After traditionally publishing two cookbooks through Rodale and Ten Speed, Hank Shaw wanted a third. But when publishers passed on a cookbook based on “Deer, Elk, Moose, Antelope and Other Antlered Things,” Hank gambled on his readers. He decided to self publish.
(Photo by Paige Green)
Four-time cookbook author and food activist Bryant Terry loves to perform, whether addressing a conference crowd, singing, or demonstrating how to cook a dish. It’s all part of getting his message across that good food should be a right, not a privilege. At all of these events, he’s also selling cookbooks.
I’ve attended a few of my fellow Oaklander’s events and enjoyed the innovative ways he gets his message across while selling books:
Q. You seem to have more creative ways to sell books than the average cookbook author. You read from your book during a pop-up dinner by another chef, for example.
A. Philip has been a supporter of my work for a couple of years. We came up with the idea and co-planned the menu together. I did some speaking between courses, some rapping and some entertaining.
I have done events with chefs before. On a book tour, a restaurant hosted me for a book event. The kitchen made recipes from Afro Vegan and they did a [Read more…] about How Bryant Terry Sells Cookbooks Through Appearances
Want to keep up with best practices for writing a food blog or cookbook, freelancing, or working with companies? Need a link to something fun once in a while? Of course you do.
That’s why you need these links, taken from my quarterly newsletter filled with resources for food writers and bloggers. If you haven’t signed up yet, what are you waiting for? Here’s what you missed in my last one, sent at the end of June:
- Do you have a media kit so companies can contact you? If not, you might consider making one. Big companies expect it.
- I’m working with a cookbook editor right now, and these tips are good reminders. Top 10 Ways to Make Your Editor Love You.
- Do you aspire to give a TED talk? Even if you [Read more…] about 18 Must-Read Links for Food Writers and Bloggers
A guest post by Rebecca Lang
Before becoming a talent on QVC, though, I had to be trained on the [Read more…] about Selling 16,000+ Cookbooks on QVC in Minutes
A guest post by Joanne Weir
I’ve been really lucky with book sales and people often say “Oh, I forgot that you always sell a lot of books.” I want you to know that it took me a while to get the hang of selling books, but I do have a few pointers that work for me:
1. I hold the book in my arms the whole time, with the title facing out, and I [Read more…] about 6 Secrets to Selling Cookbooks at Events
It’s not every day that a new cookbook author joins the ranks of dignitaries such as Al Gore and Tina Fey. But Jody Eddy did, by speaking at Google headquarters.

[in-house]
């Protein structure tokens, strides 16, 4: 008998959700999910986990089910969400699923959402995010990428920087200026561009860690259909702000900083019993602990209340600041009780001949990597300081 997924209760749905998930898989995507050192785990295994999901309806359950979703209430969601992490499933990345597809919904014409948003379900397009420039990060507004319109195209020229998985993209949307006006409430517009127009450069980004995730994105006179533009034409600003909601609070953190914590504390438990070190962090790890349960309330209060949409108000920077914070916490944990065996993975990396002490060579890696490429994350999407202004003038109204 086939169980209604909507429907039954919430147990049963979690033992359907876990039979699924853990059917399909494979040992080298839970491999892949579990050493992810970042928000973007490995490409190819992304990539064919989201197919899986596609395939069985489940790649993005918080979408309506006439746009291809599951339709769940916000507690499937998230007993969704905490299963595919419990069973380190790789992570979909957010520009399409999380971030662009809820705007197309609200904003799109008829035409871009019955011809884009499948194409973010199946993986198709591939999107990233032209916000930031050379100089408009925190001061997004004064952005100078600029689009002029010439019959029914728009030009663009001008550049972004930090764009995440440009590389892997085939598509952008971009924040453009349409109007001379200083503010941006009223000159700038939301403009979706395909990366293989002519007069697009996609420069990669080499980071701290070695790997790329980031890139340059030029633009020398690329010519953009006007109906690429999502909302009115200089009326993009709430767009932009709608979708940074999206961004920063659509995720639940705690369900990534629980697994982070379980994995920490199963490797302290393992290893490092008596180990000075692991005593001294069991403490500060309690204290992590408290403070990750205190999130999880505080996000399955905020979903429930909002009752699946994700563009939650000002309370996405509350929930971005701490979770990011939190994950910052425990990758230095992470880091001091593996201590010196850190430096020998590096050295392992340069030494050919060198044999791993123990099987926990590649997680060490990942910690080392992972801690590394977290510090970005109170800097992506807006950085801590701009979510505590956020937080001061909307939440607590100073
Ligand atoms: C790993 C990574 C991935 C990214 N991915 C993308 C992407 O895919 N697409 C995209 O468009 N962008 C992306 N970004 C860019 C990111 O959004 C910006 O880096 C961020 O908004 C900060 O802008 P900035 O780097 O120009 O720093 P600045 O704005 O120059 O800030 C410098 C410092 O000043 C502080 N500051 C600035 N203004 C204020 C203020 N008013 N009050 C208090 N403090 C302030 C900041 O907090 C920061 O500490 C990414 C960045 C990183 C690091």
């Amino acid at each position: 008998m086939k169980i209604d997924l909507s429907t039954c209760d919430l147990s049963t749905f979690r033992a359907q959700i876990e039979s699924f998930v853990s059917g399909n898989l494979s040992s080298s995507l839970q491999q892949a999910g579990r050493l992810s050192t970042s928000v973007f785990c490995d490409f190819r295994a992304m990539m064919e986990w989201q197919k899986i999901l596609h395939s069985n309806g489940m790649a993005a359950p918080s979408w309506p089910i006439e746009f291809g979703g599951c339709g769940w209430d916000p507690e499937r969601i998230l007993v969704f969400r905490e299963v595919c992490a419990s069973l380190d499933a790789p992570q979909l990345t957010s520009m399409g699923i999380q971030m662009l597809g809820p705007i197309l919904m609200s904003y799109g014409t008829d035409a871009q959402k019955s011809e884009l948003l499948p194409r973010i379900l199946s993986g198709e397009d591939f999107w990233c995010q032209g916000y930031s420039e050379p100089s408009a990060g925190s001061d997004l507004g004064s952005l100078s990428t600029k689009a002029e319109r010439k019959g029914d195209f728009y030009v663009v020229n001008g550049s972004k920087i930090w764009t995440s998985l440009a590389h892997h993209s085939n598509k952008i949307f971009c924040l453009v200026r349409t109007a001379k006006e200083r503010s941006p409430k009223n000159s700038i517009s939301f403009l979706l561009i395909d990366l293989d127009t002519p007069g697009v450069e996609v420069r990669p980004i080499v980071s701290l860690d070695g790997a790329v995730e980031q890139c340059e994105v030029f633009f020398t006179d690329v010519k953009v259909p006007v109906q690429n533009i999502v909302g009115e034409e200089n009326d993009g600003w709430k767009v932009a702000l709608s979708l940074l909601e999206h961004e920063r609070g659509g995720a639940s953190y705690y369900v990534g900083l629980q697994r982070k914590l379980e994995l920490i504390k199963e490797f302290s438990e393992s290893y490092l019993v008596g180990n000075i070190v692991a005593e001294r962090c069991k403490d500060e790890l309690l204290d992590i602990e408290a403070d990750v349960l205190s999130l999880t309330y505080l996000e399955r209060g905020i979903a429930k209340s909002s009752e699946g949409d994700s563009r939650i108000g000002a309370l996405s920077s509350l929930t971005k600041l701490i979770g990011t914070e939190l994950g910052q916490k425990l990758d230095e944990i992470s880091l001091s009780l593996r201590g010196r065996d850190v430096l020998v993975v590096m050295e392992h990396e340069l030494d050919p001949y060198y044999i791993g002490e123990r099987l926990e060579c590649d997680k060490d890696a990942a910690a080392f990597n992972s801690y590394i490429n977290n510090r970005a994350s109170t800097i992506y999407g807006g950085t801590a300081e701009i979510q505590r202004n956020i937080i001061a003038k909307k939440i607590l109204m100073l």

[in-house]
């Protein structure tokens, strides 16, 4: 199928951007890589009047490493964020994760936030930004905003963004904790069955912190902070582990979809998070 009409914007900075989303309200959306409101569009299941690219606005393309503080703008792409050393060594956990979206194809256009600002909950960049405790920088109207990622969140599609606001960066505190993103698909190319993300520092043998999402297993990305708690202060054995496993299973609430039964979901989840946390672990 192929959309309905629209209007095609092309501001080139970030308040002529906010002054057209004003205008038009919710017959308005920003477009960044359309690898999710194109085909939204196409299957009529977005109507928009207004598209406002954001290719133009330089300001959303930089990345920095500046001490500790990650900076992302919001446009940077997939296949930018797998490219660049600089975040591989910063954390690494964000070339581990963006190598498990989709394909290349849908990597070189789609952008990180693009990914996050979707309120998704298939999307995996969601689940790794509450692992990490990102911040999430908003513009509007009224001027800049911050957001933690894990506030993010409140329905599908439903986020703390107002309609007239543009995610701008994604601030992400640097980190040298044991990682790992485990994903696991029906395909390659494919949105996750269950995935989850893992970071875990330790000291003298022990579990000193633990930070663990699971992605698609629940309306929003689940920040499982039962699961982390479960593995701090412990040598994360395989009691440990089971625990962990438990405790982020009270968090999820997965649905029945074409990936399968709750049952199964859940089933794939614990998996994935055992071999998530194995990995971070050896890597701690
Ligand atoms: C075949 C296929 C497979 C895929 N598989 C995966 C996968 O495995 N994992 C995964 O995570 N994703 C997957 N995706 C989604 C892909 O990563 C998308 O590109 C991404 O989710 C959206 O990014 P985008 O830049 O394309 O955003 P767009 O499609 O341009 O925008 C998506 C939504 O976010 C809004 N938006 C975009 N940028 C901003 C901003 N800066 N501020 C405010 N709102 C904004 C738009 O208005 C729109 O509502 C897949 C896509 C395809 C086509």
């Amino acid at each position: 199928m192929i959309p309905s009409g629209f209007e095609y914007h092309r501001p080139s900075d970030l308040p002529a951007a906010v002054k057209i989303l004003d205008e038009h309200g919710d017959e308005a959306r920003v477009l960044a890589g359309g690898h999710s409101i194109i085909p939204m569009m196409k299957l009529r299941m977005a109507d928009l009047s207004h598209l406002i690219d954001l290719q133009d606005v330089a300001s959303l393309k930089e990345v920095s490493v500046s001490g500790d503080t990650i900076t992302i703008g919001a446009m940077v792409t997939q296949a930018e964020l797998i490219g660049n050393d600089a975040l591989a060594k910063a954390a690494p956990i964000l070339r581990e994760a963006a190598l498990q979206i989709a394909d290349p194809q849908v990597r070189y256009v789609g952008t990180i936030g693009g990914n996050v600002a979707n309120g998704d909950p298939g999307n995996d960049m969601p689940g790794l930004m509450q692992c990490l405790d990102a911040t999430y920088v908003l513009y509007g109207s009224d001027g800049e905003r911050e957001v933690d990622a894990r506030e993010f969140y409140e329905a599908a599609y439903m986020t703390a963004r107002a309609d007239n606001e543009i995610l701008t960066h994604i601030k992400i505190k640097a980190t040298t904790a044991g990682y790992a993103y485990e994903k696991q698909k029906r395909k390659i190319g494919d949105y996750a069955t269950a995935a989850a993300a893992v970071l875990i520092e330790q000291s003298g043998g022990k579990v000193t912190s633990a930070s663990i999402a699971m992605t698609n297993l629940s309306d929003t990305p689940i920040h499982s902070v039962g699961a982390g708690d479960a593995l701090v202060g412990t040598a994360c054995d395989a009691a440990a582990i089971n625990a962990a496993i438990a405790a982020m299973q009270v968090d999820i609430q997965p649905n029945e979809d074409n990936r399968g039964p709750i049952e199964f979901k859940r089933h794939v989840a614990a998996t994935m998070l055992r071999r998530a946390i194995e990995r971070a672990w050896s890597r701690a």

The co-author of Come In, We’re Closed: An Invitation to Staff Meals at the World’s Best Restaurants, Jody’s oddessey to the Googleplex began when publicist friend Carrie Bachman made a request.
Cliff Redeker, who books speakers for the Google talks, wanted travel information about Iceland for a future trip. Eddy is working on a cookbook with an Icelandic chef, Gunnar Karl Gislason, so she and Redecker began a conversation. Eventually, he invited Jody to speak about her new cookbook.
The Google speaker series began in 2005 and features hundreds of authors, musicians, chefs, economists and politicians. Redeker now arranges [Read more…] about A New Cookbook Author Scores a Google Talk
Over our week together, more surprises came. Nancy had moved to Japan to teach English 22 years earlier, married her English conversation student —- an organic farmer, and raised their three boys in the Japanese countryside, living and working on their farm.
My head was spinning. How did a blond white woman from an upscale California neighborhood live in rural Japan with her family and mother-in-law, where there were no others like her? Plus, she spoke Japanese with ease, established an English immersion preschool near her home, and cooked traditional Japanese meals with her husband. How did she do all this with such gusto?
Fortunately, now there’s a 400-page cookbook to explain, called Japanese Farm Food. (Disclosure: I helped Nancy with the book proposal.) A hefty hardcover with a spine wrapped in indigo cloth, the cookbook features stunning photographs of Nancy’s food, family, and life on the farm and off. Personal essays make the book almost memoir-ish, but in a no-nonsense, affectionate way, not confessional or nostalgic. Simple vegetable-forward recipes are based on seasonal fresh produce from the family farm, flavored with classic ingredients such as miso, sake and soy.
Nancy began her writing career in 2008, with two magazine articles published in Japanese about Slow Food and Alice Waters. A year later, she took Stanford Continuing Studies writing classes and started a blog called Indigo Days at the encouragement of fellow writers, about [Read more…] about Q&A: Get Out There and Build Relationships, Says Book Author Nancy Hachisu